Not having seen it in four years but with many many other films under my belt, I was keen to re-hear both the subtle and unsubtle jokes and jibes about the Studio 'scene'. All our A-listers make them, suffer them or just hang about thinking them up. One of the best has to be (executive travelling in his Merc convertible, on car-phone; it's the end 80's, start of 90's, all flash cars) talking to his associate, Tim Robbins (lead actor in this) "I'm on my way to my AA meeting." "Oh...I didn't know you had a drinking problem" "Ah, well. I haven't. I don't. It's just that's where all the deals are made these days. Not bars".

So, not a comedy, as such, but entertaining stuff and the ending is as predictably anti-predictable that one can predict. It's aged well and Short Cuts aside, which meanders over its three hours, this is modern, witty, well made and concise. Yes; an Altman film that doesn't have the cast speaking whenever they feel fit and a script that they have to follow, even at two hours it's got a manageable story that twists, turns and bristles with actors you've seen in almost similar roles. For movie buffs, the often, occasional credibility-busting film references and how they're strung together is almost hypnotic.

Hollywood loved it, as it's in it and stars in it. But they don't love themselves, at least not in this.
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10 of 11 people found the following review helpful By A Customer on 19 Jun. 2001
Format: VHS Tape
Based on an original novel by Michael Tolkin, Robert Altman's respose to Hollywood and all its pretences is a modern classic. The tone is consistently ironic throughout the film, yet The Player manages to succeed as a terse and involved thriller, not only a personal reflection of the treachery and immorality; falsity and inhumanity, of the world of movies. The Player is predominantly a story of studio executive Griffin Mill (Tim Robbins), and his demise from the most sought after Hollywood executive to a man plagued by his own prosperity. The film opens with an eight minute single-shot scene that establishes the glory of Altman's direction, and the film offers over 60 cameos, including Susan Sarandon, Bruce Willis and Julia Roberts, that only increase the satire. Through the course of the film, Altman manages to challenge not only his audience's conscience and morality, but also their perceptions of Hollywood. As Griffin Mill receives death threats, he is forced to decide how to react, and when he tries to find who has been torturing him, it leads only to more calamity. In a stunning third act and shocking denouement, Altman reveals one of the most inspired and exciting films of the 1990s. The Player includes, as well as numerous cameos from Hollywood actors, a wonderful performance from Robbins as a tortured and confused executive searching for answers; a suitably bizarre Whoopi Goldberg as a police officer; and an ironic, knowing rendition of the struggling screenwriter by Richard E. Grant. The Player is truly a monumental achievement. Robert Altman has succeeded in creating an involved, humorous film that manages to question the nature of the film industry, its role in today's society, and its implications for all those who have ever called themselves a fan of the silver screen.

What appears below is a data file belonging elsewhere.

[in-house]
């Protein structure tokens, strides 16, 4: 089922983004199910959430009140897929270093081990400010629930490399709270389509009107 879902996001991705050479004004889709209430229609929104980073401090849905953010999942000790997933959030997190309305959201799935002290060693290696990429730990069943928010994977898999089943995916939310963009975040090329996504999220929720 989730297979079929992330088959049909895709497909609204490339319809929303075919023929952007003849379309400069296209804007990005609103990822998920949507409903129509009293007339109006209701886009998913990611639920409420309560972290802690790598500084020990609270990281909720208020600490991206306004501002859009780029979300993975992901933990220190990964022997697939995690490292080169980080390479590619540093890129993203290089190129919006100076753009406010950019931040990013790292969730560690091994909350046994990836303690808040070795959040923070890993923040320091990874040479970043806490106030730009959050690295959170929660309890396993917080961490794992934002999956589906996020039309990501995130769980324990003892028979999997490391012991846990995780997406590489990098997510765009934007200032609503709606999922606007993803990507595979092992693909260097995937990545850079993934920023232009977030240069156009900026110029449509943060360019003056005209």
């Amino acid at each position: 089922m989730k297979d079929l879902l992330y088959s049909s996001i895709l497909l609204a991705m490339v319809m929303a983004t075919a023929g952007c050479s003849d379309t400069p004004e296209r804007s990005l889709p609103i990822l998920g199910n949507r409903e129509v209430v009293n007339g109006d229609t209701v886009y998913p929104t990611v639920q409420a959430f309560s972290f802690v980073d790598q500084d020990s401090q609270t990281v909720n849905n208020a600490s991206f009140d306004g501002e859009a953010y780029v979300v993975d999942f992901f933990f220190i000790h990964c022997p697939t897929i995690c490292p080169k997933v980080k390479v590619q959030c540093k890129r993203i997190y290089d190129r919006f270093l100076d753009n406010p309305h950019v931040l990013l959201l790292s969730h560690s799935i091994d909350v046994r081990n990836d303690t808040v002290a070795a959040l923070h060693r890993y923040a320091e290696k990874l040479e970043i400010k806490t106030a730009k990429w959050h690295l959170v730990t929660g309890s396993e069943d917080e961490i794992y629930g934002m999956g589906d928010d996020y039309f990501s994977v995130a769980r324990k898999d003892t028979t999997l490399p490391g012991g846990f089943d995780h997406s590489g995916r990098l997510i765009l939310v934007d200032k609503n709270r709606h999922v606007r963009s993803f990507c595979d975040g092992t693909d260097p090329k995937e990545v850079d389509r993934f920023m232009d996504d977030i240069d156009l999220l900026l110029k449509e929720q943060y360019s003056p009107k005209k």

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8 of 9 people found the following review helpful By on 18 July 2007
Format: DVD
This film is very enjoyable. There's so much there, you gotta watch it several times to enjoy all the lovingly subtle stuff in the background.

There's a thriller in there with the story of a stalker--life and death.

But the best bit is the in-joke about Hollywood, movie-making and those that straddle the business which is supposed to be artistic, but has been taken over by accountants and money-grubbing executives.

Enjoy the cameos, the clever bits, the story & the message. I sure did.
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1 of 1 people found the following review helpful By K. Gordon TOP 500 REVIEWER on 26 Aug. 2010
Format: DVD Verified Purchase
This is full of great moments, great shots, great humor. It's almost a truly great film. But the few moments it gets too smug and/or cartoony for it's own good take a tiny something away from the 90% of the time it brilliantly walks the thin, nearly impossible line of perfect satire. When it tries to be funny, it pushes a little hard. But when it just observes the absurdity with a clinical, `this isn't too far from reality' eye, it's quite amazing. Even with it's minor flaws, a terrific film, and a must see film for any Altman fan - or film fan for that matter. The opening shot alone is worth the movie!